Fintech Startup Lydia Raises $100M More, Becomes Unicorn
After a C series round worth $100 million, the French fintech startup earned a $1 billion valuation and unicorn status. The startup is planning on putting the funds towards hiring new people and expanding into other European countries.
The team behind the super finance app plans to hire 160 people in the upcoming year and about 800 people throughout the next three years. The company hopes that by 2025, it will have 10 million people in Europe using Lydia as their primary financial account.
What started as a peer-to-peer payment platform is now the preferred mobile payment app for a third of young French people, and offers much more than it did in its humble beginning. Users can get a virtual debit card accepted anywhere Visa is, and sub-accounts that can be shared with other app users. People can also rely on Lydia for small loans ranging from €100 to €3,000, as well as savings accounts.
It has recently introduced stock and crypto trading in partnership with Bitpanda. You can now buy fractional shares, which is entirely new for the French market. Considering the success of similar trading apps in the US, this could turn out to be the startup’s most lucrative move yet.
“What we’re experiencing is the reinvention of the banking industry,” Cyril Chiche, co-founder and CEO of Lydia, said. According to Chiche, money management is changing with the times, and financial and banking companies need to change along with it. By adding more features on top of the original ones, Lydia managed to gain a significant user base, and that growth is likely to continue.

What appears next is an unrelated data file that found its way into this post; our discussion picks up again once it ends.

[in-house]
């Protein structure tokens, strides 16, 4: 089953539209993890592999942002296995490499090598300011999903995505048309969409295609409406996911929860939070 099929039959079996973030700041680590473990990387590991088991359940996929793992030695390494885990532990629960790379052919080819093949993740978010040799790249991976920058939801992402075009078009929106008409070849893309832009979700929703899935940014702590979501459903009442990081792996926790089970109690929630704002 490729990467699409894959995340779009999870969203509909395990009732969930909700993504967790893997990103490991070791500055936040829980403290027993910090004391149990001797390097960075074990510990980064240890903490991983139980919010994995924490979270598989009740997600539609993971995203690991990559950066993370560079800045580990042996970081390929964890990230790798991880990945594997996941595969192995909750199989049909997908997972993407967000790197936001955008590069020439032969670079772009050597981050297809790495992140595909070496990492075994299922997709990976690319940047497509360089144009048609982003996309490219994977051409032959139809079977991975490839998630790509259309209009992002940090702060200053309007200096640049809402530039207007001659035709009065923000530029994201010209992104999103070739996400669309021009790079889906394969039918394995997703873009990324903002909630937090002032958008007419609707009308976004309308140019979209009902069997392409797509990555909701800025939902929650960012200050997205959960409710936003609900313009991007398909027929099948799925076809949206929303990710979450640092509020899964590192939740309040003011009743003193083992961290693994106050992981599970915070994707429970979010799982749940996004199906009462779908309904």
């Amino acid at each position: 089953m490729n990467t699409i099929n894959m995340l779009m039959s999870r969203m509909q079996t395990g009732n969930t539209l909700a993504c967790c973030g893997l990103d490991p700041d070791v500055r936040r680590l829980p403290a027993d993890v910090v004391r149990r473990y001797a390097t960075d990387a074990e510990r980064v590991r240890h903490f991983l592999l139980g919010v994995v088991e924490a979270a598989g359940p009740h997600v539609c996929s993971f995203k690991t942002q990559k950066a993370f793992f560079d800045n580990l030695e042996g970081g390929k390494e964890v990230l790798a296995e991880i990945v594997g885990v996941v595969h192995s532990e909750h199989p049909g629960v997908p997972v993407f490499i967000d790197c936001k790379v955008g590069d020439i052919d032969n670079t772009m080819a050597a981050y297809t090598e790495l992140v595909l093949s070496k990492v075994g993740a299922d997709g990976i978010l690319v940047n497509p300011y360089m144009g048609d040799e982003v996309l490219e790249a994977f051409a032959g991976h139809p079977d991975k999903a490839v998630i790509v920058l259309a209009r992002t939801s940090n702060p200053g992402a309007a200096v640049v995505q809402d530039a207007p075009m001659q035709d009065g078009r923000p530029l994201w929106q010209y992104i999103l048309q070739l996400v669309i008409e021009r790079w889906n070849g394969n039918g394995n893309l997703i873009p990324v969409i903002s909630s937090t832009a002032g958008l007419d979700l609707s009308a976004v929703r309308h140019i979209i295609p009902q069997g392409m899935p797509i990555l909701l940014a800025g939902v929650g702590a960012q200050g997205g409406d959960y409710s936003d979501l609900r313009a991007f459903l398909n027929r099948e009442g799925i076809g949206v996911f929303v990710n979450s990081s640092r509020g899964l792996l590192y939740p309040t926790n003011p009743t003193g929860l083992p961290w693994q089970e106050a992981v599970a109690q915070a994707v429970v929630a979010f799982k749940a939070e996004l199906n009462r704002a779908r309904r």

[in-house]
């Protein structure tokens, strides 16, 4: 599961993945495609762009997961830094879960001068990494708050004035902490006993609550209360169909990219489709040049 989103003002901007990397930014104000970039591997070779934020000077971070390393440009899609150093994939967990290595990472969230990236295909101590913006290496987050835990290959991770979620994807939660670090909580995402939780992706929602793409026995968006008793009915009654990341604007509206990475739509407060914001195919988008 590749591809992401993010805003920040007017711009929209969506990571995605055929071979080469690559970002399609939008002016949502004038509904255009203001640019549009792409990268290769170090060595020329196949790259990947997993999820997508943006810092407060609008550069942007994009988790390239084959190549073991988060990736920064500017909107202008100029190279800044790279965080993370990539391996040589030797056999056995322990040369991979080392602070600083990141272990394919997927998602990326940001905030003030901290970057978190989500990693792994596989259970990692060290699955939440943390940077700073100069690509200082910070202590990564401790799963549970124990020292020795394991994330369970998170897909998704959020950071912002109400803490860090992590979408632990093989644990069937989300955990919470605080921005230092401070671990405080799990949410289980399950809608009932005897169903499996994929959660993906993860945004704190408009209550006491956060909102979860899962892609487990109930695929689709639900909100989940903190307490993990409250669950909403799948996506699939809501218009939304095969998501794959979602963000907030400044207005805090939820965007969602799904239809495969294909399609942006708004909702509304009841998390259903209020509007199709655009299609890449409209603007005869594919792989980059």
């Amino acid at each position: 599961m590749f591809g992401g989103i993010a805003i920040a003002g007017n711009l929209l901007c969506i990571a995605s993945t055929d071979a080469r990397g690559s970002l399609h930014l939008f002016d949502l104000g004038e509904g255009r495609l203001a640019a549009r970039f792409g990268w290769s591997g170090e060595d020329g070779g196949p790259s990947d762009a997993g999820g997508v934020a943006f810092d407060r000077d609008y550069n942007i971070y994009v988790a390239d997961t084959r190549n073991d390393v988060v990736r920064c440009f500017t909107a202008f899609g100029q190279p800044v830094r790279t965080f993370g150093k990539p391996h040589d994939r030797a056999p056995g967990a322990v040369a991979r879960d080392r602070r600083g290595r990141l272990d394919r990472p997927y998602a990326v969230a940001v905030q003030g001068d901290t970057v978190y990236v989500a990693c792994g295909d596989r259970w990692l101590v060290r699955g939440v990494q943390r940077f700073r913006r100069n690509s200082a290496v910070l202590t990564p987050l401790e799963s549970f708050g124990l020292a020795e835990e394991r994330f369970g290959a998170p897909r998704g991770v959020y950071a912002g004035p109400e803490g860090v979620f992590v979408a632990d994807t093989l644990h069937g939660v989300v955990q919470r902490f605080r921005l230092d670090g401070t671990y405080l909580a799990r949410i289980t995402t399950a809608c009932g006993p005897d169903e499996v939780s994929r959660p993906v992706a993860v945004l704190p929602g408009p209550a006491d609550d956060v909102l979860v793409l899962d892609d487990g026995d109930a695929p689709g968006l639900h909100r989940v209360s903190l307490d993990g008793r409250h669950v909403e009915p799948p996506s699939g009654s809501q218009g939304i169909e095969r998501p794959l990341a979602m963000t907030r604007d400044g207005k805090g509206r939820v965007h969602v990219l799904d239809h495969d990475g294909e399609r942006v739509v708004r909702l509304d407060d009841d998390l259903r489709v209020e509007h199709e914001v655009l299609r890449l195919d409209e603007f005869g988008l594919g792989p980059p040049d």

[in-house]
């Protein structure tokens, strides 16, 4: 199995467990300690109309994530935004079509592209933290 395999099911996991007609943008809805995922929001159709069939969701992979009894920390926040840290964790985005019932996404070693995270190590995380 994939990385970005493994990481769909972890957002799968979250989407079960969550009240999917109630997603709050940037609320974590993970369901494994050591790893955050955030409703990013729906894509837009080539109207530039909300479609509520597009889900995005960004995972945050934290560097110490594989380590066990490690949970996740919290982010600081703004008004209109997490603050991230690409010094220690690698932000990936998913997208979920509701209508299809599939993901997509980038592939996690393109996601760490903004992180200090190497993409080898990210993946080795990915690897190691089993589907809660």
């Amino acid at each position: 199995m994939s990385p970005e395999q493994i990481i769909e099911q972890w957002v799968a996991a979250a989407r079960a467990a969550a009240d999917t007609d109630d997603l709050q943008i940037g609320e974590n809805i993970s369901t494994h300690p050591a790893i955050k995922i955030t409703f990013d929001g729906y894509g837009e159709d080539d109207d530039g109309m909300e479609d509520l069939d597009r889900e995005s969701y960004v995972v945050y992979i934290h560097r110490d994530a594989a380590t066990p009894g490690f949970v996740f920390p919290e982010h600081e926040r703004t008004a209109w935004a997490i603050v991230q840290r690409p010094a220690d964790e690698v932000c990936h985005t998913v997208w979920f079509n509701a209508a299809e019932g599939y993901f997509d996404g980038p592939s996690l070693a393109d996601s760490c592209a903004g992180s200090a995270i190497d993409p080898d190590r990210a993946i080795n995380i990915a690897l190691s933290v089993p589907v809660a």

Lydia’s series C round indicates a change in how startups raise funds. Lydia earned the unicorn status mainly with the help of existing investors putting more money into the app - namely Tencent, Accel, and Founders Future. The two new investors were Dragoneer and Echo Street.
“What’s really impressive with this round is that it is primarily financed by existing investors,” Chiche says.
Previously, more money on the table from the same investors meant one thing - the team couldn’t find new investors. It would also mean that the company is lowering its valuation for existing investors.
However, these days, investing in the most competitive startups as a new investor is more complex than before. Existing investors will typically double down if a company is doing well - and Lydia is doing more than well. Its valuation and number of users, which have skyrocketed since the last round, tell us as much.
I have always thought of myself as a writer, but I began my career as a data operator with a large fintech firm. This position proved invaluable for learning how banks and other financial institutions operate. Daily correspondence with banking experts gave me insight into the systems and policies that power the economy. When I got the chance to translate my experience into words, I gladly joined the smart, enthusiastic Fortunly team.
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